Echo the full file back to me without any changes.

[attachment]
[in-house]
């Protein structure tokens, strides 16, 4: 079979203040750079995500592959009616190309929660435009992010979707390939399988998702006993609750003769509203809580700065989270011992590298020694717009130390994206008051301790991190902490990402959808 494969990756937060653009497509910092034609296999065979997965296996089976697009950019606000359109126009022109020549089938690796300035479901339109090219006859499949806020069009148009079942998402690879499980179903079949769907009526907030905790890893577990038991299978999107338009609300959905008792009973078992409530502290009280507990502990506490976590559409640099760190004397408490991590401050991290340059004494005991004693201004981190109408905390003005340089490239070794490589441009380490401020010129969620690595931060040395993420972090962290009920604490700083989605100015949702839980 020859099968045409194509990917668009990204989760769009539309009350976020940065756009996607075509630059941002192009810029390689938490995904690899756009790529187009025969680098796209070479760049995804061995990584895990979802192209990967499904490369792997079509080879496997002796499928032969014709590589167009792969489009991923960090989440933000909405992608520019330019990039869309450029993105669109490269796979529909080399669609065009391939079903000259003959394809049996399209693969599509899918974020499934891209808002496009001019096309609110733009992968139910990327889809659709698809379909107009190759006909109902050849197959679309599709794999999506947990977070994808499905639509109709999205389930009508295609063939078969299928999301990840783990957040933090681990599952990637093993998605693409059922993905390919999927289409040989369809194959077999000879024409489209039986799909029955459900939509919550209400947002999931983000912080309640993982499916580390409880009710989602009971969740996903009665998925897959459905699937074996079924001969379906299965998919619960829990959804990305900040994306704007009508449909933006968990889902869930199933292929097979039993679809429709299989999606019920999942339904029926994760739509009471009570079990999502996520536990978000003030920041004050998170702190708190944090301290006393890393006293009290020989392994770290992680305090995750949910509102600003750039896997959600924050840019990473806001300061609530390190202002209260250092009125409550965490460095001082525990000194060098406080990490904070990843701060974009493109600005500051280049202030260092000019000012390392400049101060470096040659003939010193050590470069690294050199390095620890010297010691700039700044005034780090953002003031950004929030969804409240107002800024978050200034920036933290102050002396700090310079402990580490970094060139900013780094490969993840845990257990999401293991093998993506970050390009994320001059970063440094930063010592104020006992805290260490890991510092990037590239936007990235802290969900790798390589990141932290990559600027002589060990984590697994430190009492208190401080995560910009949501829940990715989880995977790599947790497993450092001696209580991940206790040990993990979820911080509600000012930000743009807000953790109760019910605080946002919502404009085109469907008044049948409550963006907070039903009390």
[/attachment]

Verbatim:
[in-house]
């Protein structure tokens, strides 16, 4: 079979203040750079995500592959009616190309929660435009992010979707390939399988998702006993609750003769509203809580700065989270011992590298020694717009130390994206008051301790991190902490990402959808 494969990756937060653009497509910092034609296999065979997965296996089976697009950019606000359109126009022109020549089938690796300035479901339109090219006859499949806020069009148009079942998402690879499980179903079949769907009526907030905790890893577990038991299978999107338009609300959905008792009973078992409530502290009280507990502990506490976590559409640099760190004397408490991590401050991290340059004494005991004693201004981190109408905390003005340089490239070794490589441009380490401020010129969620690595931060040395993420972090962290009920604490700083989605100015949702839980 020859099968045409194509990917668009990204989760769009539309009350976020940065756009996607075509630059941002192009810029390689938490995904690899756009790529187009025969680098796209070479760049995804061995990584895990979802192209990967499904490369792997079509080879496997002796499928032969014709590589167009792969489009991923960090989440933000909405992608520019330019990039869309450029993105669109490269796979529909080399669609065009391939079903000259003959394809049996399209693969599509899918974020499934891209808002496009001019096309609110733009992968139910990327889809659709698809379909107009190759006909109902050849197959679309599709794999999506947990977070994808499905639509109709999205389930009508295609063939078969299928999301990840783990957040933090681990599952990637093993998605693409059922993905390919999927289409040989369809194959077999000879024409489209039986799909029955459900939509919550209400947002999931983000912080309640993982499916580390409880009710989602009971969740996903009665998925897959459905699937074996079924001969379906299965998919619960829990959804990305900040994306704007009508449909933006968990889902869930199933292929097979039993679809429709299989999606019920999942339904029926994760739509009471009570079990999502996520536990978000003030920041004050998170702190708190944090301290006393890393006293009290020989392994770290992680305090995750949910509102600003750039896997959600924050840019990473806001300061609530390190202002209260250092009125409550965490460095001082525990000194060098406080990490904070990843701060974009493109600005500051280049202030260092000019000012390392400049101060470096040659003939010193050590470069690294050199390095620890010297010691700039700044005034780090953002003031950004929030969804409240107002800024978050200034920036933290102050002396700090310079402990580490970094060139900013780094490969993840845990257990999401293991093998993506970050390009994320001059970063440094930063010592104020006992805290260490890991510092990037590239936007990235802290969900790798390589990141932290990559600027002589060990984590697994430190009492208190401080995560910009949501829940990715989880995977790599947790497993450092001696209580991940206790040990993990979820911080509600000012930000743009807000953790109760019910605080946002919502404009085109469907008044049948409550963006907070039903009390």